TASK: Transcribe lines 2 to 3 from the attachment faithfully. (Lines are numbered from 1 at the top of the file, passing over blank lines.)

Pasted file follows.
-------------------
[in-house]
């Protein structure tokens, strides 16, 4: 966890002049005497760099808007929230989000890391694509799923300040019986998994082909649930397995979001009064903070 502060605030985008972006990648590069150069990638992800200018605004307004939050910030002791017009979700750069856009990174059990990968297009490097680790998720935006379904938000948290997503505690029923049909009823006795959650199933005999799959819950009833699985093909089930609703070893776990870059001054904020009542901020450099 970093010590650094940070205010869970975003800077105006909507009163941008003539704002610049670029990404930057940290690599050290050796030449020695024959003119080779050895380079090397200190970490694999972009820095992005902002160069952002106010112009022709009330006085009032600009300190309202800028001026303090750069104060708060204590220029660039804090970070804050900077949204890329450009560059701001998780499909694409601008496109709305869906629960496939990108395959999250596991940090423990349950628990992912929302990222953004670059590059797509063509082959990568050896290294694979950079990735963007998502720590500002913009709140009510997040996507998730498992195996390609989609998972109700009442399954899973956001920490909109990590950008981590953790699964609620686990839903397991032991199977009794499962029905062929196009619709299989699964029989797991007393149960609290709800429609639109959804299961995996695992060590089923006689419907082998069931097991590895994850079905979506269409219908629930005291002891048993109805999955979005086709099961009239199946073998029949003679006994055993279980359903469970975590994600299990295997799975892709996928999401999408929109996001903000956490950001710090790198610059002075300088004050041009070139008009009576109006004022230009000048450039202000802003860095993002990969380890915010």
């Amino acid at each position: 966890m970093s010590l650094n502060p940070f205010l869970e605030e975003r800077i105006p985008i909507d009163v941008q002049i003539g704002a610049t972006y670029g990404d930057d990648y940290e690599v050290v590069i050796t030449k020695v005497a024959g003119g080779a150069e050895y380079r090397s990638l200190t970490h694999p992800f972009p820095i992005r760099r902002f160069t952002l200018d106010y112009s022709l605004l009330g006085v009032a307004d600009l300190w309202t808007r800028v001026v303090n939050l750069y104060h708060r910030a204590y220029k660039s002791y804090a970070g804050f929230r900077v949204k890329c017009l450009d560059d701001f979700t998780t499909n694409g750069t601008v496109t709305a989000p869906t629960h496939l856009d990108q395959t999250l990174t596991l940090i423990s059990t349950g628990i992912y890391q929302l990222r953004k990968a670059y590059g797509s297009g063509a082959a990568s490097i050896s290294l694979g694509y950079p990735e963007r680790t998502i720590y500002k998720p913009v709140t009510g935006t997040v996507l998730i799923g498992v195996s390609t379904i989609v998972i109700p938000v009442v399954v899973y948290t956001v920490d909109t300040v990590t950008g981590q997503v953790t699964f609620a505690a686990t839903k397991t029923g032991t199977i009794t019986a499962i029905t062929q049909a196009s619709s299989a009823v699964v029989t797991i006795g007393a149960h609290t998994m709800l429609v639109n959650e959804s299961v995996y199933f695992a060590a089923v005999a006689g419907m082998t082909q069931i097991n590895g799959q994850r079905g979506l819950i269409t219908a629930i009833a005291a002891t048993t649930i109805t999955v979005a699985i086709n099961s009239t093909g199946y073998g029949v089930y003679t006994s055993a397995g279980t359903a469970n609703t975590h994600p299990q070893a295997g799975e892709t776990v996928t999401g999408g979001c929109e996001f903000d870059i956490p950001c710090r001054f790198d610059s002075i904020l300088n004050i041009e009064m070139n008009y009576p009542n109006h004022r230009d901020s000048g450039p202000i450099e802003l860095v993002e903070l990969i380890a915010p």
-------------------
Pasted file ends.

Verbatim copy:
């Protein structure tokens, strides 16, 4: 966890002049005497760099808007929230989000890391694509799923300040019986998994082909649930397995979001009064903070 502060605030985008972006990648590069150069990638992800200018605004307004939050910030002791017009979700750069856009990174059990990968297009490097680790998720935006379904938000948290997503505690029923049909009823006795959650199933005999799959819950009833699985093909089930609703070893776990870059001054904020009542901020450099 970093010590650094940070205010869970975003800077105006909507009163941008003539704002610049670029990404930057940290690599050290050796030449020695024959003119080779050895380079090397200190970490694999972009820095992005902002160069952002106010112009022709009330006085009032600009300190309202800028001026303090750069104060708060204590220029660039804090970070804050900077949204890329450009560059701001998780499909694409601008496109709305869906629960496939990108395959999250596991940090423990349950628990992912929302990222953004670059590059797509063509082959990568050896290294694979950079990735963007998502720590500002913009709140009510997040996507998730498992195996390609989609998972109700009442399954899973956001920490909109990590950008981590953790699964609620686990839903397991032991199977009794499962029905062929196009619709299989699964029989797991007393149960609290709800429609639109959804299961995996695992060590089923006689419907082998069931097991590895994850079905979506269409219908629930005291002891048993109805999955979005086709099961009239199946073998029949003679006994055993279980359903469970975590994600299990295997799975892709996928999401999408929109996001903000956490950001710090790198610059002075300088004050041009070139008009009576109006004022230009000048450039202000802003860095993002990969380890915010």
């Amino acid at each position: 966890m970093s010590l650094n502060p940070f205010l869970e605030e975003r800077i105006p985008i909507d009163v941008q002049i003539g704002a610049t972006y670029g990404d930057d990648y940290e690599v050290v590069i050796t030449k020695v005497a024959g003119g080779a150069e050895y380079r090397s990638l200190t970490h694999p992800f972009p820095i992005r760099r902002f160069t952002l200018d106010y112009s022709l605004l009330g006085v009032a307004d600009l300190w309202t808007r800028v001026v303090n939050l750069y104060h708060r910030a204590y220029k660039s002791y804090a970070g804050f929230r900077v949204k890329c017009l450009d560059d701001f979700t998780t499909n694409g750069t601008v496109t709305a989000p869906t629960h496939l856009d990108q395959t999250l990174t596991l940090i423990s059990t349950g628990i992912y890391q929302l990222r953004k990968a670059y590059g797509s297009g063509a082959a990568s490097i050896s290294l694979g694509y950079p990735e963007r680790t998502i720590y500002k998720p913009v709140t009510g935006t997040v996507l998730i799923g498992v195996s390609t379904i989609v998972i109700p938000v009442v399954v899973y948290t956001v920490d909109t300040v990590t950008g981590q997503v953790t699964f609620a505690a686990t839903k397991t029923g032991t199977i009794t019986a499962i029905t062929q049909a196009s619709s299989a009823v699964v029989t797991i006795g007393a149960h609290t998994m709800l429609v639109n959650e959804s299961v995996y199933f695992a060590a089923v005999a006689g419907m082998t082909q069931i097991n590895g799959q994850r079905g979506l819950i269409t219908a629930i009833a005291a002891t048993t649930i109805t999955v979005a699985i086709n099961s009239t093909g199946y073998g029949v089930y003679t006994s055993a397995g279980t359903a469970n609703t975590h994600p299990q070893a295997g799975e892709t776990v996928t999401g999408g979001c929109e996001f903000d870059i956490p950001c710090r001054f790198d610059s002075i904020l300088n004050i041009e009064m070139n008009y009576p009542n109006h004022r230009d901020s000048g450039p202000i450099e802003l860095v993002e903070l990969i380890a915010p």